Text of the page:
Why Your Form Buttons Should Never Say Submit – UX Movement

In may cases Submit buttons are “calls to action”. You’re asking a visitor/user to do something.

Instead of the default “Submit”, consider what’s actually happening from your user’s perspective. Is there a better way to word that button?

When users fill out a form, they are engag­ing in a task. The action but­ton should affirm what that task is, so that users know exactly what hap­pens when they click that but­ton. A but­ton that describes the user’s task tells users that the form focuses on car­ry­ing out that spe­cific task. The more focused your form is, the more likely you’ll get users to com­plete your form.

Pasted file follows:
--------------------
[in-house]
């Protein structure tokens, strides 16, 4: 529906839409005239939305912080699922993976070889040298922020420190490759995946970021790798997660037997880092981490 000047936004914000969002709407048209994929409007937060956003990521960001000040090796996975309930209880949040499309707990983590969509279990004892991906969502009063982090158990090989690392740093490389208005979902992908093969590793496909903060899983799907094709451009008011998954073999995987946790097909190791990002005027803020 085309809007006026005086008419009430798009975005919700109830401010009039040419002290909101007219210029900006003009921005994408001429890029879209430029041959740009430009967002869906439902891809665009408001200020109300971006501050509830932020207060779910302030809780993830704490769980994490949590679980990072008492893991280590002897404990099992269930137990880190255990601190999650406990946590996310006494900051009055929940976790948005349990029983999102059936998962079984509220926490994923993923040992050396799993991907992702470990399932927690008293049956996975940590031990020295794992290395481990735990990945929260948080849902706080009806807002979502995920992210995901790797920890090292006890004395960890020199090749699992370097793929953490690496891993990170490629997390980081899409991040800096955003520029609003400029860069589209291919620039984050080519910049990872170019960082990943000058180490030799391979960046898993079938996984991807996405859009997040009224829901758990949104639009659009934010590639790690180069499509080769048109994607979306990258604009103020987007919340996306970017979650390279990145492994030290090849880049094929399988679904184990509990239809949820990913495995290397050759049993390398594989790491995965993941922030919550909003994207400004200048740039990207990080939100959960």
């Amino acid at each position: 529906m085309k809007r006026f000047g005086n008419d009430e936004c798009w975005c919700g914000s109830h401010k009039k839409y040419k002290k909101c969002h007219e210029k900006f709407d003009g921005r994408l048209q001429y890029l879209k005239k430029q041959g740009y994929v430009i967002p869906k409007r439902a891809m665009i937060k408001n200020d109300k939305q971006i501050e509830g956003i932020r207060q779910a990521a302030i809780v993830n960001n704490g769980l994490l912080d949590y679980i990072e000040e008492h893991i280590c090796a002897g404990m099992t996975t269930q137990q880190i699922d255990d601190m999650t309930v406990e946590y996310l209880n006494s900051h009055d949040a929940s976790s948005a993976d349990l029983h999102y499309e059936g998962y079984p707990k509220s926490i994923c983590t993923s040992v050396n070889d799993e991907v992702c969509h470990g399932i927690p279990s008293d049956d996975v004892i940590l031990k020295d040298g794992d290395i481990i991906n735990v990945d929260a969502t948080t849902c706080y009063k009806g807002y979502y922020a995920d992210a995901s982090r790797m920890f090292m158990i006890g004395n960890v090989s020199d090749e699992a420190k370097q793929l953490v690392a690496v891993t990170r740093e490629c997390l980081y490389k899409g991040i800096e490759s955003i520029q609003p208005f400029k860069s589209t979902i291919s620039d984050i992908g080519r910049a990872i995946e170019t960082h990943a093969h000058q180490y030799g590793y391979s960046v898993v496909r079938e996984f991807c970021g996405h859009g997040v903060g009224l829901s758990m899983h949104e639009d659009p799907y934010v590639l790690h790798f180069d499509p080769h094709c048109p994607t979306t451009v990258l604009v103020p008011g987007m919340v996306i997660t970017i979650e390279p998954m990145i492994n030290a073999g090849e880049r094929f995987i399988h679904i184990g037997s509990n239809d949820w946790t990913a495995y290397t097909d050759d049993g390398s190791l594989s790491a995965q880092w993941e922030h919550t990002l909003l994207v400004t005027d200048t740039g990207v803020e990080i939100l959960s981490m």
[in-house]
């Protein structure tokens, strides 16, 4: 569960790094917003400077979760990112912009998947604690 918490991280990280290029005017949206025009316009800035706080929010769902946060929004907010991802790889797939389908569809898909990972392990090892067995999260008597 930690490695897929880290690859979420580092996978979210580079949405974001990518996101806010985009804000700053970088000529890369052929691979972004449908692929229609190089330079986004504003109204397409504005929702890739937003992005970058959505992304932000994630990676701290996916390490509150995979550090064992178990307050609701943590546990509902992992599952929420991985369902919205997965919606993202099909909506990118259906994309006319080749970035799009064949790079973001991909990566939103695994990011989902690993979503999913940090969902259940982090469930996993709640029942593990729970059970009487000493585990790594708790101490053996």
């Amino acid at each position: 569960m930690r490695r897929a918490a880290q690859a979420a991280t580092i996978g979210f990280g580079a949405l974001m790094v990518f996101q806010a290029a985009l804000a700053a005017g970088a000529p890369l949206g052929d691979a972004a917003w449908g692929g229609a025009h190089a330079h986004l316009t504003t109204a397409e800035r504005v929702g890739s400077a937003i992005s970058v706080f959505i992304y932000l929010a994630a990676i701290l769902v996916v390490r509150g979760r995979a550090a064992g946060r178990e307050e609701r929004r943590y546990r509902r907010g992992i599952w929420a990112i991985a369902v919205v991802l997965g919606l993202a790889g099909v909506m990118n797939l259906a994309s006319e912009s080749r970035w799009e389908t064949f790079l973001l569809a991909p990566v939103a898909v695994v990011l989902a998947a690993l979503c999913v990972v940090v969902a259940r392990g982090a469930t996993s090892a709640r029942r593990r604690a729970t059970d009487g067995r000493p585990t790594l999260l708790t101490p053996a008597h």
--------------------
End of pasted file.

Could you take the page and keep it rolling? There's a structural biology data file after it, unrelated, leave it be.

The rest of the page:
via Why Your Form Buttons Should Never Say Submit – UX Movement.

The Email Standards Project

Many years ago the Web Standards Project (or WASP) fought the fine fight to pressure browser manufacturers into complying with some sort of standard version of HTML. Prior to that we almost had to build separate sites for Netscape and Internet Explorer – it was horrible.

We have come so far with browsers, but unfortunately most email clients are, well, a long way behind. If you have ever tested an HTML email in a few different clients you’ll know the frustration.
Yesterday’s launch of the Email Standards Project hopes to remedy this situation. Some people love it, some hate it, but HTML email is here to stay. And if we could have the proper standards support in email clients then it’s probably fair to say that a lot of those opposed would change their mind.

We have a long way to go, but at least now we have a vehicle!